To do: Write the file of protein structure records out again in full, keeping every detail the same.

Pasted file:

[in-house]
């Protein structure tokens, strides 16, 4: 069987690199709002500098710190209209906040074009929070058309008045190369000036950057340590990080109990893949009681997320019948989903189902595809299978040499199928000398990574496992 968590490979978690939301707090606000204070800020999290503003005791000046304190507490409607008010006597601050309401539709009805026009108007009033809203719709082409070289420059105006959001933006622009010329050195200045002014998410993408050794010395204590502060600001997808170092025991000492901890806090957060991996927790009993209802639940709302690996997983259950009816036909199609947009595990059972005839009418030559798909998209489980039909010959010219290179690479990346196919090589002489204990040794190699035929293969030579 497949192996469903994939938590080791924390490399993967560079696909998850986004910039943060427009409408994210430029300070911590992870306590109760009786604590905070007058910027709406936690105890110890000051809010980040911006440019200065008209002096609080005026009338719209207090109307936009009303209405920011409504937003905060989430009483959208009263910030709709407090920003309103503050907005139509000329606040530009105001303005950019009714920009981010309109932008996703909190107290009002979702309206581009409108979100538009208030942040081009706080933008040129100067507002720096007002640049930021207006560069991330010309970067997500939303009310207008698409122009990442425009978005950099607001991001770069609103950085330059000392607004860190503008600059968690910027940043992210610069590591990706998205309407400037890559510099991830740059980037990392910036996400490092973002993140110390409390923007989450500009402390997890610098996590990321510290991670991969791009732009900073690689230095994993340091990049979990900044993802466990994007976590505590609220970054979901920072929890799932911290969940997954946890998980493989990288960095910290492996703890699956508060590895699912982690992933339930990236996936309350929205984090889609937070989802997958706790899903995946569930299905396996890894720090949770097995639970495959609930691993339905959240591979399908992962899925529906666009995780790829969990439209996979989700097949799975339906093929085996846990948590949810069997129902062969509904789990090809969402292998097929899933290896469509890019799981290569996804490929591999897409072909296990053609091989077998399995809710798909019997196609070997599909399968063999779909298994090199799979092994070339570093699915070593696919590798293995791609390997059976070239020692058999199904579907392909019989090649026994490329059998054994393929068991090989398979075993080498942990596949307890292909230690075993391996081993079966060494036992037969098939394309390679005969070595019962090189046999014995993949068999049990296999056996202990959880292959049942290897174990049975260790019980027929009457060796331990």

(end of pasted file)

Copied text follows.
[in-house]
């Protein structure tokens, strides 16, 4: 069987690199709002500098710190209209906040074009929070058309008045190369000036950057340590990080109990893949009681997320019948989903189902595809299978040499199928000398990574496992 968590490979978690939301707090606000204070800020999290503003005791000046304190507490409607008010006597601050309401539709009805026009108007009033809203719709082409070289420059105006959001933006622009010329050195200045002014998410993408050794010395204590502060600001997808170092025991000492901890806090957060991996927790009993209802639940709302690996997983259950009816036909199609947009595990059972005839009418030559798909998209489980039909010959010219290179690479990346196919090589002489204990040794190699035929293969030579 497949192996469903994939938590080791924390490399993967560079696909998850986004910039943060427009409408994210430029300070911590992870306590109760009786604590905070007058910027709406936690105890110890000051809010980040911006440019200065008209002096609080005026009338719209207090109307936009009303209405920011409504937003905060989430009483959208009263910030709709407090920003309103503050907005139509000329606040530009105001303005950019009714920009981010309109932008996703909190107290009002979702309206581009409108979100538009208030942040081009706080933008040129100067507002720096007002640049930021207006560069991330010309970067997500939303009310207008698409122009990442425009978005950099607001991001770069609103950085330059000392607004860190503008600059968690910027940043992210610069590591990706998205309407400037890559510099991830740059980037990392910036996400490092973002993140110390409390923007989450500009402390997890610098996590990321510290991670991969791009732009900073690689230095994993340091990049979990900044993802466990994007976590505590609220970054979901920072929890799932911290969940997954946890998980493989990288960095910290492996703890699956508060590895699912982690992933339930990236996936309350929205984090889609937070989802997958706790899903995946569930299905396996890894720090949770097995639970495959609930691993339905959240591979399908992962899925529906666009995780790829969990439209996979989700097949799975339906093929085996846990948590949810069997129902062969509904789990090809969402292998097929899933290896469509890019799981290569996804490929591999897409072909296990053609091989077998399995809710798909019997196609070997599909399968063999779909298994090199799979092994070339570093699915070593696919590798293995791609390997059976070239020692058999199904579907392909019989090649026994490329059998054994393929068991090989398979075993080498942990596949307890292909230690075993391996081993079966060494036992037969098939394309390679005969070595019962090189046999014995993949068999049990296999056996202990959880292959049942290897174990049975260790019980027929009457060796331990």